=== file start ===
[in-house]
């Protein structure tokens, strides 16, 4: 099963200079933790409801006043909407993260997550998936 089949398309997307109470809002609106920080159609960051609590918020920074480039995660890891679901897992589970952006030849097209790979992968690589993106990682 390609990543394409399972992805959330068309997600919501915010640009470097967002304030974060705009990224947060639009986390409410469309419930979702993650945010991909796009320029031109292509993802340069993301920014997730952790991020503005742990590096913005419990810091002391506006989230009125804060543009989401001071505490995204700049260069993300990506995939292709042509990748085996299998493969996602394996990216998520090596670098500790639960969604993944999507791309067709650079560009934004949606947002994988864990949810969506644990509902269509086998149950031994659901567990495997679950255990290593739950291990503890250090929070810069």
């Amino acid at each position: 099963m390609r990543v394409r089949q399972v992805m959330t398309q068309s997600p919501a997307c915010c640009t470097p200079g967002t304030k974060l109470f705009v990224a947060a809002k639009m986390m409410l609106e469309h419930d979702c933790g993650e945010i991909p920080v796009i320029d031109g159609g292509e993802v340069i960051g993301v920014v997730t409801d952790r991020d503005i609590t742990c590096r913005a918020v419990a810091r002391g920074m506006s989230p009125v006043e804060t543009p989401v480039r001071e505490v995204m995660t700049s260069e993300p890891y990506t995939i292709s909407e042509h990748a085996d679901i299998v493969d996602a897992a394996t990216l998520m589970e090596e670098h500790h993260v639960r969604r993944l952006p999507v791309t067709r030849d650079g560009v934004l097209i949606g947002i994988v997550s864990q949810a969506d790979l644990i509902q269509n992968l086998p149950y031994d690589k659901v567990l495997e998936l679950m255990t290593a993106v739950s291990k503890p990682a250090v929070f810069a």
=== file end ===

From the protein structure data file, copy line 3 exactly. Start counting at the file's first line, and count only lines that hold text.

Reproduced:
């Amino acid at each position: 099963m390609r990543v394409r089949q399972v992805m959330t398309q068309s997600p919501a997307c915010c640009t470097p200079g967002t304030k974060l109470f705009v990224a947060a809002k639009m986390m409410l609106e469309h419930d979702c933790g993650e945010i991909p920080v796009i320029d031109g159609g292509e993802v340069i960051g993301v920014v997730t409801d952790r991020d503005i609590t742990c590096r913005a918020v419990a810091r002391g920074m506006s989230p009125v006043e804060t543009p989401v480039r001071e505490v995204m995660t700049s260069e993300p890891y990506t995939i292709s909407e042509h990748a085996d679901i299998v493969d996602a897992a394996t990216l998520m589970e090596e670098h500790h993260v639960r969604r993944l952006p999507v791309t067709r030849d650079g560009v934004l097209i949606g947002i994988v997550s864990q949810a969506d790979l644990i509902q269509n992968l086998p149950y031994d690589k659901v567990l495997e998936l679950m255990t290593a993106v739950s291990k503890p990682a250090v929070f810069a």